Re: So ...
Three times you've had C-level fired for plugging unauthorized kit into the network?
Please come up with more believable lies.
54 posts • joined 13 Jun 2015
I like the Azure storage redundancy options as well -- It's one of the places that I think they beat AWS. With Amazon S3 you only have two redundancy choices out of the box: Standard and Reduced Redundancy.
Standard claims 99.999999999 data durability and 2 concurrent facilities (in the same region).
Reduced Redundancy claims 99.99 data durability and single facility.
If you want your data available in multiple regions then it's up to you to write that data to multiple places (buckets or containers). What's more, a lot of people get confused about this as the top of the console page says "Global" where you would normally select a region (I can forgive casual users for thinking that their data is stored in multiple regions by default). If you actually read the docs (or create a storage bucket) then you should understand that each storage bucket resides in a single region.
Government (and most corporate) orgs have their own trusted CA -- these are added to the OS cert chain. Outbound port 80 and 443 connections are routed through a proxy server which serves as a man-in-the-middle. Instead of your browser seeing the webserver SSL cert you get the dynamically generated cert from the proxy server and since it's using a trusted (by your OS/browser) CA, you don't get any errors.
But first, this could be promising
"She will also promote open-licensing arrangements for copyrighted material and data supported by federal grant funding, including in education, science, and other fields."
-- on to the crap
"People of all ages need continued access to a range of higher education and training opportunities—early career, mid-career, and even late-career—so that they can keep up with changes in technology and industry" -- What a fucking joke. Mid career and above technology workers should be making enough money that they're at the bottom of the list for government help. Frankly, if you haven't figured out how to keep up with changes in your field, you're in the wrong field.
"Employers also need a better mechanism for communicating to job seekers and educational institutions what sorts of skills and competencies they are looking for." -- Really? There's no possible way the US Federal government can help with this.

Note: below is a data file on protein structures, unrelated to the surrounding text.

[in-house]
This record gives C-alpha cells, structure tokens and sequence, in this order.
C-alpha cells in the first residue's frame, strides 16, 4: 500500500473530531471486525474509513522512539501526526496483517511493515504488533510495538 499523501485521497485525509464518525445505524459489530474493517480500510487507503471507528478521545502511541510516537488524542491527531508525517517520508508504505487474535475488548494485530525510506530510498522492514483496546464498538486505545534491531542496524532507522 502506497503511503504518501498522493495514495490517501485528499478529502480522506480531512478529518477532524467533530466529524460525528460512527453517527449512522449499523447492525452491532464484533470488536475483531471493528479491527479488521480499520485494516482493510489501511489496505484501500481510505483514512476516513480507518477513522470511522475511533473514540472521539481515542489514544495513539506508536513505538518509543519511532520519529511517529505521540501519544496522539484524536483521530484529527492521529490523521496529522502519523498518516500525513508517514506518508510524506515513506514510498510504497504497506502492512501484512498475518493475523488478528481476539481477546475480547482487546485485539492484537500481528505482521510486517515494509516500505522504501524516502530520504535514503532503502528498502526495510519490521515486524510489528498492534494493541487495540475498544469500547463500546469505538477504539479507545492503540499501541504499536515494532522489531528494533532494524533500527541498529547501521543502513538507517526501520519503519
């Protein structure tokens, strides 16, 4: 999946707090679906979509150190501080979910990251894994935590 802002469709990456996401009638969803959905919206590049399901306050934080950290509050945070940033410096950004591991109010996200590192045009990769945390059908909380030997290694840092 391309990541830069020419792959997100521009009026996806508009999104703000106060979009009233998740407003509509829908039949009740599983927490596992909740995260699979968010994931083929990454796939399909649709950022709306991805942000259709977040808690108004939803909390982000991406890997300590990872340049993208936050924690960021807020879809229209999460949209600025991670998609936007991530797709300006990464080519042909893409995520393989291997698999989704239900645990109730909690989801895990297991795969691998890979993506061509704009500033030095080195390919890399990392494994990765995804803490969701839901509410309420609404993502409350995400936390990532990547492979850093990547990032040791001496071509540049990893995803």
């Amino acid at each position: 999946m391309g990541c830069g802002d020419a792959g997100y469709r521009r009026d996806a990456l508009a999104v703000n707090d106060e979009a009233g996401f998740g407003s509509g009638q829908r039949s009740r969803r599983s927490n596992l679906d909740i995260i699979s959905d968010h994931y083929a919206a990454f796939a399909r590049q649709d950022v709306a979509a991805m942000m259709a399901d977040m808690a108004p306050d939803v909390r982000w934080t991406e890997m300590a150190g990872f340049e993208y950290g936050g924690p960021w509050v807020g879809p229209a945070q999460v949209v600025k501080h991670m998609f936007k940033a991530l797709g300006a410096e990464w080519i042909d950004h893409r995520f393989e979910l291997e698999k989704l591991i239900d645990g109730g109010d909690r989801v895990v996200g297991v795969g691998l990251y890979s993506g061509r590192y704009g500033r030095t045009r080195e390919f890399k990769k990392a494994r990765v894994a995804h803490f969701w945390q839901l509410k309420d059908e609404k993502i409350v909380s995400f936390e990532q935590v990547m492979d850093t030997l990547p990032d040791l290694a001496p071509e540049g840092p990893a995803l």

"Hillary’s College Compact dedicates $10 billion in federal funding to enable students to participate in promising new programs—such as nanodegrees, accelerated learning programs for computer coding, career and technical training, certificates for “specializations,” and online learning." -- I suppose this will go to funding 16 week 'boot camps' to learn ruby on rails.
Defer student loans -- So long as you open a business in the right neighborhood. Better to make non-federally backed student loans dischargable via bankruptcy, stop providing Federally backed student loans to those attending overpriced or under-performing institutions, or anything else to reduce the total cost of education rather than kicking the payments down the road.
"There is fierce global competition in the global tech economy. And there are many countries that would rather regulate than innovate, or who do not shy from closing off markets, forcing technology transfer from U.S. innovators, or even shutting down the internet." -- I owned and wore an RSA munitions t-shirt while Bill Clinton was President.
"Hillary will support efforts to strengthen cybersecurity, both for government networks and for the private sector." hahahahahahahaha
"When Hillary was Secretary of State, the United States led the world in safeguarding the free flow of information" -- Has to be a Pvt. Manning reference.
"Hillary will make it easier for the federal government to find, try, and buy innovative technology—including open source software." -- Useless until they drop the requirement that all software in use in production environments have a support contract.
"She will prioritize the enforcement of well-known cybersecurity standards, such as multi-factor authentication, as well as the mitigation of risks from known vulnerabilities." -- NIST/DISA requires all of this already. Federal agencies have 1 year or less to comply with all NIST directives.
2FA? Required for over 10 years.
Mitigation of risks from known vulns? Most have to remediated within 30 days.
Lockheed understand that all federal systems are accountable to FISMA/NIST.
There was a detailed recovery plan that was certified annually by a small team of experts.
Someone had to certify annually that recovery tests had been performed and validated.
Lockheed probably billed for the time to update and test recovery plans. No bonuses for this one.
Unless someone in management asked Flash to do this then he's way out of line and should be fired. I'd also advise Flash to find an IT job that does not put him in a position to access his co-workers personal data as it looks like he has some serious issues with respecting boundaries.